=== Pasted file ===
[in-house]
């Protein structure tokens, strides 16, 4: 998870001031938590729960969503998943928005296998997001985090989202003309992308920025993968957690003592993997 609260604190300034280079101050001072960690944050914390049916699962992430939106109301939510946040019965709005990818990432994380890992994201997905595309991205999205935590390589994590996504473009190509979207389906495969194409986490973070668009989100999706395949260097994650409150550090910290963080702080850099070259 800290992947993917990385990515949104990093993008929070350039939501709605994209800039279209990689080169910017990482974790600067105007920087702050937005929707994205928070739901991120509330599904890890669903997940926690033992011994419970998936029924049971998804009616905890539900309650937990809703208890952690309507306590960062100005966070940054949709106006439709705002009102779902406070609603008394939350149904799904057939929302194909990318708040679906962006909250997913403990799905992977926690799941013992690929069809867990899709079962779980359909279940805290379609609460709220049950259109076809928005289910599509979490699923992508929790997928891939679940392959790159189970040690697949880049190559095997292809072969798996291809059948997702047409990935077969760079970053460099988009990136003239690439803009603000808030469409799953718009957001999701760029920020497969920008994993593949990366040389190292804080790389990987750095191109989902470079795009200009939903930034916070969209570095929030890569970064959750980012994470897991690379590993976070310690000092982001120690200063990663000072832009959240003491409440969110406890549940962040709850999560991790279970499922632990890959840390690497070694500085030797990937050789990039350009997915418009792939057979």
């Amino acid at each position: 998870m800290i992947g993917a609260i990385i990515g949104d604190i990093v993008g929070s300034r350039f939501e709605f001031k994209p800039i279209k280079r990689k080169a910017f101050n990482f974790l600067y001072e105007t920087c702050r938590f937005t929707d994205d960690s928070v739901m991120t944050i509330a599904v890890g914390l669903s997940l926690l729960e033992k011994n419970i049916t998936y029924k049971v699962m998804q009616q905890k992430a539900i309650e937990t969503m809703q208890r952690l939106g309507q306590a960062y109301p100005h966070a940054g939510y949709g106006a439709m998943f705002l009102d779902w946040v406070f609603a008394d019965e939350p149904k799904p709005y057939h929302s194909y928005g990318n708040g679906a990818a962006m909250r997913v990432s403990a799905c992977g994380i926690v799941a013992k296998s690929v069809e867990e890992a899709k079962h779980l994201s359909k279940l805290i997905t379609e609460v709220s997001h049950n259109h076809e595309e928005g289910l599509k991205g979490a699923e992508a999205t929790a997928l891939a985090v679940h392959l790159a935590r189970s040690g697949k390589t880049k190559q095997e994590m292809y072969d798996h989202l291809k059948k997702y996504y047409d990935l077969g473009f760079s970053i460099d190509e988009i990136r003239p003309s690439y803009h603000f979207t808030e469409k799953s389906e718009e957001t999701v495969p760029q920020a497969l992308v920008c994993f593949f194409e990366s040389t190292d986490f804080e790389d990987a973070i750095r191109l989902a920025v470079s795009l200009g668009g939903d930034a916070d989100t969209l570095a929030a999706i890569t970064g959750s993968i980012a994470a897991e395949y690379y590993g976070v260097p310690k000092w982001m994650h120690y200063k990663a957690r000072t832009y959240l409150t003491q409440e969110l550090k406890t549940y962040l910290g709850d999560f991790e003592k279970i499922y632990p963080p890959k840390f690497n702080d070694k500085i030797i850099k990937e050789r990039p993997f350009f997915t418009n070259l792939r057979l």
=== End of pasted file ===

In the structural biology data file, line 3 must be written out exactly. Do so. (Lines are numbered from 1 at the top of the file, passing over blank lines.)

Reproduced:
């Amino acid at each position: 998870m800290i992947g993917a609260i990385i990515g949104d604190i990093v993008g929070s300034r350039f939501e709605f001031k994209p800039i279209k280079r990689k080169a910017f101050n990482f974790l600067y001072e105007t920087c702050r938590f937005t929707d994205d960690s928070v739901m991120t944050i509330a599904v890890g914390l669903s997940l926690l729960e033992k011994n419970i049916t998936y029924k049971v699962m998804q009616q905890k992430a539900i309650e937990t969503m809703q208890r952690l939106g309507q306590a960062y109301p100005h966070a940054g939510y949709g106006a439709m998943f705002l009102d779902w946040v406070f609603a008394d019965e939350p149904k799904p709005y057939h929302s194909y928005g990318n708040g679906a990818a962006m909250r997913v990432s403990a799905c992977g994380i926690v799941a013992k296998s690929v069809e867990e890992a899709k079962h779980l994201s359909k279940l805290i997905t379609e609460v709220s997001h049950n259109h076809e595309e928005g289910l599509k991205g979490a699923e992508a999205t929790a997928l891939a985090v679940h392959l790159a935590r189970s040690g697949k390589t880049k190559q095997e994590m292809y072969d798996h989202l291809k059948k997702y996504y047409d990935l077969g473009f760079s970053i460099d190509e988009i990136r003239p003309s690439y803009h603000f979207t808030e469409k799953s389906e718009e957001t999701v495969p760029q920020a497969l992308v920008c994993f593949f194409e990366s040389t190292d986490f804080e790389d990987a973070i750095r191109l989902a920025v470079s795009l200009g668009g939903d930034a916070d989100t969209l570095a929030a999706i890569t970064g959750s993968i980012a994470a897991e395949y690379y590993g976070v260097p310690k000092w982001m994650h120690y200063k990663a957690r000072t832009y959240l409150t003491q409440e969110l550090k406890t549940y962040l910290g709850d999560f991790e003592k279970i499922y632990p963080p890959k840390f690497n702080d070694k500085i030797i850099k990937e050789r990039p993997f350009f997915t418009n070259l792939r057979l």